The number of Boxing Day shoppers rose by nearly 40% compared to last year but remained below pre-pandemic levels as cost of living pressures weigh on consumers.
More shoppers were drawn to Boxing Day sales this year than last in all retail settings across the UK, according to data from retail analytics company Springboard.
By 12pm on Boxing Day, footfall was up 50.1% on 2021, the company’s data shows.
Footfall increased by 44.1% on high streets, 40.4% in shopping centres and 25.9% in retail parks across the day as a whole.
Springboard’s data shows Boxing Day footfall in the UK was 38.8% higher than in 2021 by the end of the day.
In central London, the number of shoppers was up 139.2% on 2021 at 12pm. By the end of the day it was 66% higher overall compared to 2021.
By midday on Boxing Day, the greatest increase was recorded in Northern Ireland where five times as many people attended 26 December sales.
Footfall was 18.2% lower than Boxing Day in 2019 across all UK retail destinations by the end of the day, showing there were still less than shoppers than before the pandemic.
Diane Wehrle, Insights Director at Springboard, comments: “Boxing Day was far from doom and gloom this year; there was a better performance on Boxing Day morning with a +50.1% increase in footfall, however footfall remained strong overall, with a +38.8% increase across the UK versus 2021.
“These positive results come in line with the first Christmas post-pandemic without any formal social restrictions and in spite of the cost of living crisis and the rail strikes, which inevitably affect retailers negatively.
“High streets came out on top overall with a +44.1% increase, while Central London defied all expectations with an overall climb in footfall of +66%, decreasing the gap from pre-pandemic 2019 Boxing Day levels to just -7.8%, which comes as very welcome and promising news for retailers in the capital.”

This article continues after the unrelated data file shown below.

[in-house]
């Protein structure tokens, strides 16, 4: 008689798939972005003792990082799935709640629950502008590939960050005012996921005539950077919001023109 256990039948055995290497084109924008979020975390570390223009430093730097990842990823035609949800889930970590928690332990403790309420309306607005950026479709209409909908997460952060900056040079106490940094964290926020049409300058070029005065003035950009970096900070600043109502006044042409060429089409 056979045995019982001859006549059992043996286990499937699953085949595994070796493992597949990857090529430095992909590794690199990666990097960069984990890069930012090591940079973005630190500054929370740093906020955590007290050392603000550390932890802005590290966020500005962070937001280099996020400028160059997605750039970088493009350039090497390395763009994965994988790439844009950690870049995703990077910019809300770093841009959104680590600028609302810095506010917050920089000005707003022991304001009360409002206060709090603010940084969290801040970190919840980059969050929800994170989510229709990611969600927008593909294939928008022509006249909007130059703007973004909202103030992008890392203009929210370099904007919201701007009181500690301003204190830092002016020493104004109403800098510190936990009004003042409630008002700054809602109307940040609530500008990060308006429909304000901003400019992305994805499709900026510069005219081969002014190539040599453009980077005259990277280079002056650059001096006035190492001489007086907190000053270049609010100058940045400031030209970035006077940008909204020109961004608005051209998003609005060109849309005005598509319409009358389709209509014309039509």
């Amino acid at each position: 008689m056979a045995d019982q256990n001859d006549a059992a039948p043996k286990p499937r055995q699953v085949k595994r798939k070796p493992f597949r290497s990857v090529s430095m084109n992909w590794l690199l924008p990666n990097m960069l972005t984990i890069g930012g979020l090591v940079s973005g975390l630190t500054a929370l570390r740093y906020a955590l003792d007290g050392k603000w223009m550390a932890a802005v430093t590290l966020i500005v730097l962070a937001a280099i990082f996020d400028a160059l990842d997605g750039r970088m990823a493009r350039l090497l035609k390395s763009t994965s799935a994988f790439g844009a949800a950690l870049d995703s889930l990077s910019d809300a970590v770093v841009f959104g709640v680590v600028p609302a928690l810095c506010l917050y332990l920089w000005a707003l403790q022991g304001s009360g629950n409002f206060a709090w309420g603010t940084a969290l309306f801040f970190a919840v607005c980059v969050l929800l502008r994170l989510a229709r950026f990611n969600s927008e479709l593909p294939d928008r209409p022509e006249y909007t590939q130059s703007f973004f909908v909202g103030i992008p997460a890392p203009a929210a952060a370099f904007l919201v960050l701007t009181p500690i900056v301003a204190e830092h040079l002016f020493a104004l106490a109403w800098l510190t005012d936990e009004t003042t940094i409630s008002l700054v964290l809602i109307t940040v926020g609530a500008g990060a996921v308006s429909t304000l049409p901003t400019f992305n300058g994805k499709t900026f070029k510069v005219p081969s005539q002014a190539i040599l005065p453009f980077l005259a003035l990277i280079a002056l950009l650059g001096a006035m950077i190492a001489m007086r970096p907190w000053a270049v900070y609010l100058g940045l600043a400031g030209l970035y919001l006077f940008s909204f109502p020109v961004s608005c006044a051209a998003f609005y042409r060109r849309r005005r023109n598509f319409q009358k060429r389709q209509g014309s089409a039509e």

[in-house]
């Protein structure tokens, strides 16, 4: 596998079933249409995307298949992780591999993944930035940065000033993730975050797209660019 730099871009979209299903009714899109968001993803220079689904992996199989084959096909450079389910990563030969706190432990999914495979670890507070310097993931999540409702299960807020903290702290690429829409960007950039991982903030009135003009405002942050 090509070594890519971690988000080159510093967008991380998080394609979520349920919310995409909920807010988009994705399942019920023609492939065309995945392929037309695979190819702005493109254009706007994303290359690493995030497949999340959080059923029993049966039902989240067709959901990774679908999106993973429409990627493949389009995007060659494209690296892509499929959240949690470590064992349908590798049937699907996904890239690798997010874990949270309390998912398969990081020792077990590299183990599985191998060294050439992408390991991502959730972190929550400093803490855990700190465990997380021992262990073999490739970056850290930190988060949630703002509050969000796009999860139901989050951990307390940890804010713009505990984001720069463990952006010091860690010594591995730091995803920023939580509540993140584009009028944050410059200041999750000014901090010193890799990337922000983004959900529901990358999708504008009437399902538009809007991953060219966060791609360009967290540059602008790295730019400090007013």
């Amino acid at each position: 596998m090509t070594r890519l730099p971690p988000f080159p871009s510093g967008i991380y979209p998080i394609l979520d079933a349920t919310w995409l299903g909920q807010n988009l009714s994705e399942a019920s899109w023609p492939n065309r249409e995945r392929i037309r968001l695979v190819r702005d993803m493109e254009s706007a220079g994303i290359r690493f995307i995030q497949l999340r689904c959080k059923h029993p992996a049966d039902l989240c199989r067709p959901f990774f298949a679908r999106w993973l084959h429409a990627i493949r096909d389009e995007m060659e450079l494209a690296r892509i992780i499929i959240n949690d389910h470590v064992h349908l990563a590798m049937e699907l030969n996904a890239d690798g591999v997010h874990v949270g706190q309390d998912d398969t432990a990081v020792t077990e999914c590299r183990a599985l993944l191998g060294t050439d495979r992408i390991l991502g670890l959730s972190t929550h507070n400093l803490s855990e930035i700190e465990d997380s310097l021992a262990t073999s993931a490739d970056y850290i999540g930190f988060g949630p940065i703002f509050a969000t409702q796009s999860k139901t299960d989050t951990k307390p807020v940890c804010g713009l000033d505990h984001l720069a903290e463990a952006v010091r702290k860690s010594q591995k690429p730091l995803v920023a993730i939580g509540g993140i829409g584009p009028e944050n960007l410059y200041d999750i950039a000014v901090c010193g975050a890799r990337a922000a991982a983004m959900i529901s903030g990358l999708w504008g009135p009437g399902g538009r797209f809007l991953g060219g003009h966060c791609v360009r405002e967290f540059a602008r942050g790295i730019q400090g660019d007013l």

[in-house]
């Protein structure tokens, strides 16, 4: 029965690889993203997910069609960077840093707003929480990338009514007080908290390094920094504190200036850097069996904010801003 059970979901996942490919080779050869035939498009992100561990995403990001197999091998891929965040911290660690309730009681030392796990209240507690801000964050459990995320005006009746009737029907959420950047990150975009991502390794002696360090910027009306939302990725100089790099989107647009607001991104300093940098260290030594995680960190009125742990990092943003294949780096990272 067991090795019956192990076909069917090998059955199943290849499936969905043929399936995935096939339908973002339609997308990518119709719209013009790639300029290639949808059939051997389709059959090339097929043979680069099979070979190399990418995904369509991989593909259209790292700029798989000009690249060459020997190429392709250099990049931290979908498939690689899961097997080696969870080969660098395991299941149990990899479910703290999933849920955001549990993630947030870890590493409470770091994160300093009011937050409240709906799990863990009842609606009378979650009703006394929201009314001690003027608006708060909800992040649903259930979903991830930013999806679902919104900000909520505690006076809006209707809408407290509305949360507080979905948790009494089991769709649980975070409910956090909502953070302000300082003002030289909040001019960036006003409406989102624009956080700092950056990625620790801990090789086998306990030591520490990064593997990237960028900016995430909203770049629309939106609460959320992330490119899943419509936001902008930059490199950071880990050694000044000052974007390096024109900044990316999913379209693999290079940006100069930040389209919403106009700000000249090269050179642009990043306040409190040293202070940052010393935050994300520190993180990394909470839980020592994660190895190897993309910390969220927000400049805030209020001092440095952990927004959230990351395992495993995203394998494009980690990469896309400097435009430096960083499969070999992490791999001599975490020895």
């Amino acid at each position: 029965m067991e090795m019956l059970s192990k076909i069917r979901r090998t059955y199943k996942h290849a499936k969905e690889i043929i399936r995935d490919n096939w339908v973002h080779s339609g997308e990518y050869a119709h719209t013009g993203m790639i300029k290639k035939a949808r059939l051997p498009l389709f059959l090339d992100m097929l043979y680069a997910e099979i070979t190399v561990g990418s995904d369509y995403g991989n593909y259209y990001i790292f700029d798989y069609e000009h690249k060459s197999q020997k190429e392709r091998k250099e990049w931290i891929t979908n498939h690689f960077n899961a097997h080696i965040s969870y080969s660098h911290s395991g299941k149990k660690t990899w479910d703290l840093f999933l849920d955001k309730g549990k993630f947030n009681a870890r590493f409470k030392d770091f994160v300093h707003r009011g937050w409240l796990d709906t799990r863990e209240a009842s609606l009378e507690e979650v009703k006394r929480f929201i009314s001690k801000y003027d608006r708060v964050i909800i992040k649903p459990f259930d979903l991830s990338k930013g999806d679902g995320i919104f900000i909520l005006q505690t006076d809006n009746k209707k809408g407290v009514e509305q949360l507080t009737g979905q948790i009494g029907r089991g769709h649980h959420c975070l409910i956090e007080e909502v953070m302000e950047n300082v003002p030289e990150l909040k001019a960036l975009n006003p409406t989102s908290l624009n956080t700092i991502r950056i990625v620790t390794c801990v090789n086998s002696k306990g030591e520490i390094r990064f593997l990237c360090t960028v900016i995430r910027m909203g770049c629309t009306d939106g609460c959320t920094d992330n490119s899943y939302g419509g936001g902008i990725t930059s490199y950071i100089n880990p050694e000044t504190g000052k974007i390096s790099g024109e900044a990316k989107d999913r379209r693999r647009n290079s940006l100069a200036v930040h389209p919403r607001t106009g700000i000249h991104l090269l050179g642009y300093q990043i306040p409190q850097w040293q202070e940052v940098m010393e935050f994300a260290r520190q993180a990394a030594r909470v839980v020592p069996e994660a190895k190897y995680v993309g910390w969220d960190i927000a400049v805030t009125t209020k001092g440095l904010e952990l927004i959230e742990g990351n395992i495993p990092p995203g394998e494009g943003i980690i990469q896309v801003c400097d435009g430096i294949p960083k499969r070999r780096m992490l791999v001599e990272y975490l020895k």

Before Christmas, footfall had been lower as rail strikes and snow deterred shoppers, official figures showed.
In the week up to 18 December, overall footfall dropped by 6% on the previous week and 23% of the 2019 level, the Office of National Statistics (ONS) said, quoting Springboard data.
High streets were the worst affected, with footfall down 12% during the seven days up to 18 December, from the week earlier.
During the week from Monday 12 December two 48 hour rail strikes took place, on 13, 14, 15 and 16 December.
Sales also began earlier this year with many major retailers discounting products before the traditional Boxing Day date.
Both Debenhams and John Lewis department stores rolled out price reductions a week ahead of normal schedule. Online retailer Asos also cut prices in advance of 26 December.
While snow has thawed, rail strikes are continuing and will last until 29 December. They will begin again in the new year on 3 to 7 January as the National Union of Rail, Maritime and Transport workers seeks improvements in pay and guarantees on jobs and conditions.
There was a surprise fall in retail sales recorded in November as shoppers remained cautious due to increased prices from inflation in the run-up to Christmas. Inflation stood at 10.7% in November.
The Office for National Statistics reported a fall in sales volumes of 0.3% compared to October when the effects of fuel sales were excluded.
Growth of 0.3% was expected by economists given reports of healthy interest, and spending, on goods during the key bargain-hunting period of Black Friday.